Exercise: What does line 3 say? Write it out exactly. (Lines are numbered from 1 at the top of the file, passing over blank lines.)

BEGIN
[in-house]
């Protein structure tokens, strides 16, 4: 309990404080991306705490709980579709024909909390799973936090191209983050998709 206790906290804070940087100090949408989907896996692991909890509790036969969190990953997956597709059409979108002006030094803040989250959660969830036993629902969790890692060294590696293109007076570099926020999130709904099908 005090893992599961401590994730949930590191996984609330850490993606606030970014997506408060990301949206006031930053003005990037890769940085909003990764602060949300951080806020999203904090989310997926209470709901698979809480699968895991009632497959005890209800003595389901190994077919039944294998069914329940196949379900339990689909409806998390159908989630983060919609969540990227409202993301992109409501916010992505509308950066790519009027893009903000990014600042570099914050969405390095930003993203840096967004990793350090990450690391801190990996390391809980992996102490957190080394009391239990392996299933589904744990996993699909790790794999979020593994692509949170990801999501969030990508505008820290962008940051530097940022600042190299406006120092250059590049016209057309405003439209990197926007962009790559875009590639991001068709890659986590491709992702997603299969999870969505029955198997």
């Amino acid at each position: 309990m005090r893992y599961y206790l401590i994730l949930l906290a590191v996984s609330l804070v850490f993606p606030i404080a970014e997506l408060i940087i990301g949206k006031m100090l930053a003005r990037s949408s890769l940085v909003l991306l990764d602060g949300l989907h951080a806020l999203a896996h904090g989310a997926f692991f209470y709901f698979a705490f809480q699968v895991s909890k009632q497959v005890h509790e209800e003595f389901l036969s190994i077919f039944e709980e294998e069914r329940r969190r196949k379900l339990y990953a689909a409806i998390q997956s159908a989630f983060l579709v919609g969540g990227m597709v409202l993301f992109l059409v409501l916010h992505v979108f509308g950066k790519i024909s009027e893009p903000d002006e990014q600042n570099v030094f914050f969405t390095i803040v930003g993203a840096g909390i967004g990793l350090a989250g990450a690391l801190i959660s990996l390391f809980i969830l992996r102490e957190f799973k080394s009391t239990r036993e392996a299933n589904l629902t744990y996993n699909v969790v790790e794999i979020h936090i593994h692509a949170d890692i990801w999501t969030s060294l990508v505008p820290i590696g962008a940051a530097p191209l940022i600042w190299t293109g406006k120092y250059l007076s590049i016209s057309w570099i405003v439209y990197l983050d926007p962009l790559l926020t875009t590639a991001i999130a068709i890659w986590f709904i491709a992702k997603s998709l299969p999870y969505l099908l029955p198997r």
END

């Amino acid at each position: 309990m005090r893992y599961y206790l401590i994730l949930l906290a590191v996984s609330l804070v850490f993606p606030i404080a970014e997506l408060i940087i990301g949206k006031m100090l930053a003005r990037s949408s890769l940085v909003l991306l990764d602060g949300l989907h951080a806020l999203a896996h904090g989310a997926f692991f209470y709901f698979a705490f809480q699968v895991s909890k009632q497959v005890h509790e209800e003595f389901l036969s190994i077919f039944e709980e294998e069914r329940r969190r196949k379900l339990y990953a689909a409806i998390q997956s159908a989630f983060l579709v919609g969540g990227m597709v409202l993301f992109l059409v409501l916010h992505v979108f509308g950066k790519i024909s009027e893009p903000d002006e990014q600042n570099v030094f914050f969405t390095i803040v930003g993203a840096g909390i967004g990793l350090a989250g990450a690391l801190i959660s990996l390391f809980i969830l992996r102490e957190f799973k080394s009391t239990r036993e392996a299933n589904l629902t744990y996993n699909v969790v790790e794999i979020h936090i593994h692509a949170d890692i990801w999501t969030s060294l990508v505008p820290i590696g962008a940051a530097p191209l940022i600042w190299t293109g406006k120092y250059l007076s590049i016209s057309w570099i405003v439209y990197l983050d926007p962009l790559l926020t875009t590639a991001i999130a068709i890659w986590f709904i491709a992702k997603s998709l299969p999870y969505l099908l029955p198997r």